Report on Veniaminof (United States) — 31 March-6 April 2021
Smithsonian / US Geological Survey Weekly Volcanic Activity Report,
31 March-6 April 2021
Managing Editor: Sally Kuhn Sennert
Please cite this report as:
Global Volcanism Program, 2021. Report on Veniaminof (United States). In: Sennert, S K (ed.), Weekly Volcanic Activity Report, 31 March-6 April 2021. Smithsonian Institution and US Geological Survey.
56.17°N, 159.38°W; summit elev. 2507 m
All times are local (unless otherwise noted)
AVO reported that during 31 March-1 April clear satellite and web camera images of Veniaminof showed no signs of emissions. On 2 April the Volcano Alert Level was lowered to Advisory and the Aviation Color Code was lowered to Yellow. Satellite data showed elevated surface temperatures, especially over the flank-vent lava flows through 4 April. Low-level ash emissions were recorded by the webcam on 5 April, prompting AVO to raise the Volcano Alert Level and Aviation Color Code to Watch and Orange, respectively. Tephra deposits were visible to the SE.
Geological Summary. Veniaminof, on the Alaska Peninsula, is truncated by a steep-walled, 8 x 11 km, glacier-filled caldera that formed around 3,700 years ago. The caldera rim is up to 520 m high on the north, is deeply notched on the west by Cone Glacier, and is covered by an ice sheet on the south. Post-caldera vents are located along a NW-SE zone bisecting the caldera that extends 55 km from near the Bering Sea coast, across the caldera, and down the Pacific flank. Historical eruptions probably all originated from the westernmost and most prominent of two intra-caldera cones, which rises about 300 m above the surrounding icefield. The other cone is larger, and has a summit crater or caldera that may reach 2.5 km in diameter, but is more subdued and barely rises above the glacier surface.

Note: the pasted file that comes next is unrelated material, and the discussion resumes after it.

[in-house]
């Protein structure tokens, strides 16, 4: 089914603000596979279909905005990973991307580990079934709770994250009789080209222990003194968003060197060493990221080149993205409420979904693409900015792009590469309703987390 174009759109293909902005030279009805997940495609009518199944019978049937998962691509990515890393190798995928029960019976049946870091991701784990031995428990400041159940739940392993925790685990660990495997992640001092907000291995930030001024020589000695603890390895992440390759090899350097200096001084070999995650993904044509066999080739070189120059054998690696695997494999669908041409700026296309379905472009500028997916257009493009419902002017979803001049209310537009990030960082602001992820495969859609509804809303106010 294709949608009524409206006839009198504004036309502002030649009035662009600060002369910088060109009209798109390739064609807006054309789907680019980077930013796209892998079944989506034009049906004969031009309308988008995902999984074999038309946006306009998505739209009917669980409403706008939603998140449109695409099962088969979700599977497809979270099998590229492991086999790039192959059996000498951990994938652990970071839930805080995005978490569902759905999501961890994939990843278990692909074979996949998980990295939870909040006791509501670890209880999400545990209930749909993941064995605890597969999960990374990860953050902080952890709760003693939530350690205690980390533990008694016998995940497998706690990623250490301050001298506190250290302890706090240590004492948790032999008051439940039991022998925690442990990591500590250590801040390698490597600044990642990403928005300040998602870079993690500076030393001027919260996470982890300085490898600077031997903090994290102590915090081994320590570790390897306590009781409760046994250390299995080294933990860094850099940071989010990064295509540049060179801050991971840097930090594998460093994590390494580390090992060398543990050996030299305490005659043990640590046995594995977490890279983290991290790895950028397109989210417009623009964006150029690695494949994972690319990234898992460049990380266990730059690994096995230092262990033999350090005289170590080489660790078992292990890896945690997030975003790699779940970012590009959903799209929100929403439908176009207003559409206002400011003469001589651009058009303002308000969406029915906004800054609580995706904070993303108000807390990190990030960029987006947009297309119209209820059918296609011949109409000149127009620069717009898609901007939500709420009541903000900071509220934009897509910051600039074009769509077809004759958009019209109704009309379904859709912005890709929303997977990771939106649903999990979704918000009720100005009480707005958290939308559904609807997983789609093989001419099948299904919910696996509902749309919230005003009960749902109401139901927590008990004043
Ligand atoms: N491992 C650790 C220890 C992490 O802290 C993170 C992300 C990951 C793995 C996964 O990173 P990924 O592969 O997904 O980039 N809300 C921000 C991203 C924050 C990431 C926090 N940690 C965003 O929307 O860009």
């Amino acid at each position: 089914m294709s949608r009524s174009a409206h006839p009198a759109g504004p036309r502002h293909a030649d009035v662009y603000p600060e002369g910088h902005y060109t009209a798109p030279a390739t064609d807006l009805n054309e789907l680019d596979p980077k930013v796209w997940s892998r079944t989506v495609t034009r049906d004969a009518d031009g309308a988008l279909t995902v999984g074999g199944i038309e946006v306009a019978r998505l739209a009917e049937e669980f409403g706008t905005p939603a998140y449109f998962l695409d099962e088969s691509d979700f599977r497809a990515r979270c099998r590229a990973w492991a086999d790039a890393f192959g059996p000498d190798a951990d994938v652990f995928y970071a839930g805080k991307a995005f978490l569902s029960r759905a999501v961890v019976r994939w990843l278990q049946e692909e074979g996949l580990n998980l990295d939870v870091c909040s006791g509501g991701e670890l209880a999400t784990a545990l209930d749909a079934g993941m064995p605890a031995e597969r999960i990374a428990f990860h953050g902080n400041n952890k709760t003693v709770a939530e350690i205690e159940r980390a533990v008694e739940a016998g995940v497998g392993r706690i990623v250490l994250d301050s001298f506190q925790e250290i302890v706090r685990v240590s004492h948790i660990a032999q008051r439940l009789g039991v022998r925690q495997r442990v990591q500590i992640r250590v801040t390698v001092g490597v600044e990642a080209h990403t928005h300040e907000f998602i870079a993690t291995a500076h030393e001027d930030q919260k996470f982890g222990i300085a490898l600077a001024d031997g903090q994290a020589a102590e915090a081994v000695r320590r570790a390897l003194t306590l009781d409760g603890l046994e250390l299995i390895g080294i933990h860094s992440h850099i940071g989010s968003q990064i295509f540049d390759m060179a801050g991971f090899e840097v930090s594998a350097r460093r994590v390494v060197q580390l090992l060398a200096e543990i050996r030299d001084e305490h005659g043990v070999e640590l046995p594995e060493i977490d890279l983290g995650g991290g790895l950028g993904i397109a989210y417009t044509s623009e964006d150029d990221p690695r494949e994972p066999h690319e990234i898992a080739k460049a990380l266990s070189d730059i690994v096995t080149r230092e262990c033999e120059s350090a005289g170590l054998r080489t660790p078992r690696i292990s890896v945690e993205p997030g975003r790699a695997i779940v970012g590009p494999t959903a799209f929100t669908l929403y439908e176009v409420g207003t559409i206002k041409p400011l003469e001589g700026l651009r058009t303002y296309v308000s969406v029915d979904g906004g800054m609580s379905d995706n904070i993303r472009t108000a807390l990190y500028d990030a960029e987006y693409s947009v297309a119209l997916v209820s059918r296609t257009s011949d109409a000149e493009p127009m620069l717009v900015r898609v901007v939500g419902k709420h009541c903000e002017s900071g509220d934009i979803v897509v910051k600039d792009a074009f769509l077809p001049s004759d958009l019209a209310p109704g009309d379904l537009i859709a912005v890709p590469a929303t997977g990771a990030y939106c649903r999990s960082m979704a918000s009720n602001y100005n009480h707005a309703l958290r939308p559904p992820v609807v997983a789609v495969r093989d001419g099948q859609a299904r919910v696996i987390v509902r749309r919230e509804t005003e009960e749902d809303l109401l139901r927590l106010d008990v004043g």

Source: US Geological Survey Alaska Volcano Observatory (AVO)